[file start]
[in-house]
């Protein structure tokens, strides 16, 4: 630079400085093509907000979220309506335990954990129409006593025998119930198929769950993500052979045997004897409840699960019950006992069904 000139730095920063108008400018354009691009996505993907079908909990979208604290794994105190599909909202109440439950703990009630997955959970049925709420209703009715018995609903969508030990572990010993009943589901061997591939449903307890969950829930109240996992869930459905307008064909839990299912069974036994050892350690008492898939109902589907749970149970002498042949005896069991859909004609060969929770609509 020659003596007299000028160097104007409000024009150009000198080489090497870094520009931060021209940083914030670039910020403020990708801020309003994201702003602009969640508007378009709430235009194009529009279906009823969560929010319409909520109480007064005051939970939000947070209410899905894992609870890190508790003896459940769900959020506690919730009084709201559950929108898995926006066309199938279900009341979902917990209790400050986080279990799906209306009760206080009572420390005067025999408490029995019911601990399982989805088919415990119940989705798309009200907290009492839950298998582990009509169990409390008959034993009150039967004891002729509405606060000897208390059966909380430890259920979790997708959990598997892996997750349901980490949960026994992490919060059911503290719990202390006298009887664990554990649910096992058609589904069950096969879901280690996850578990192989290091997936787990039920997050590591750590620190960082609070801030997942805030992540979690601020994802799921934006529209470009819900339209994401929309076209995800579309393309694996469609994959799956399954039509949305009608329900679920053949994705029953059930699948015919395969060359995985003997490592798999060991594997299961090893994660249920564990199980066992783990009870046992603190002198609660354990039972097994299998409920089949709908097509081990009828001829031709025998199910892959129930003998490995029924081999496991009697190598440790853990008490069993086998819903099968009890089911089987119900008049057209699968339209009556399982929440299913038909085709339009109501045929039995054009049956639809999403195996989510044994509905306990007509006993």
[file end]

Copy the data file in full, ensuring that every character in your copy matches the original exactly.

[in-house]
């Protein structure tokens, strides 16, 4: 630079400085093509907000979220309506335990954990129409006593025998119930198929769950993500052979045997004897409840699960019950006992069904 000139730095920063108008400018354009691009996505993907079908909990979208604290794994105190599909909202109440439950703990009630997955959970049925709420209703009715018995609903969508030990572990010993009943589901061997591939449903307890969950829930109240996992869930459905307008064909839990299912069974036994050892350690008492898939109902589907749970149970002498042949005896069991859909004609060969929770609509 020659003596007299000028160097104007409000024009150009000198080489090497870094520009931060021209940083914030670039910020403020990708801020309003994201702003602009969640508007378009709430235009194009529009279906009823969560929010319409909520109480007064005051939970939000947070209410899905894992609870890190508790003896459940769900959020506690919730009084709201559950929108898995926006066309199938279900009341979902917990209790400050986080279990799906209306009760206080009572420390005067025999408490029995019911601990399982989805088919415990119940989705798309009200907290009492839950298998582990009509169990409390008959034993009150039967004891002729509405606060000897208390059966909380430890259920979790997708959990598997892996997750349901980490949960026994992490919060059911503290719990202390006298009887664990554990649910096992058609589904069950096969879901280690996850578990192989290091997936787990039920997050590591750590620190960082609070801030997942805030992540979690601020994802799921934006529209470009819900339209994401929309076209995800579309393309694996469609994959799956399954039509949305009608329900679920053949994705029953059930699948015919395969060359995985003997490592798999060991594997299961090893994660249920564990199980066992783990009870046992603190002198609660354990039972097994299998409920089949709908097509081990009828001829031709025998199910892959129930003998490995029924081999496991009697190598440790853990008490069993086998819903099968009890089911089987119900008049057209699968339209009556399982929440299913038909085709339009109501045929039995054009049956639809999403195996989510044994509905306990007509006993």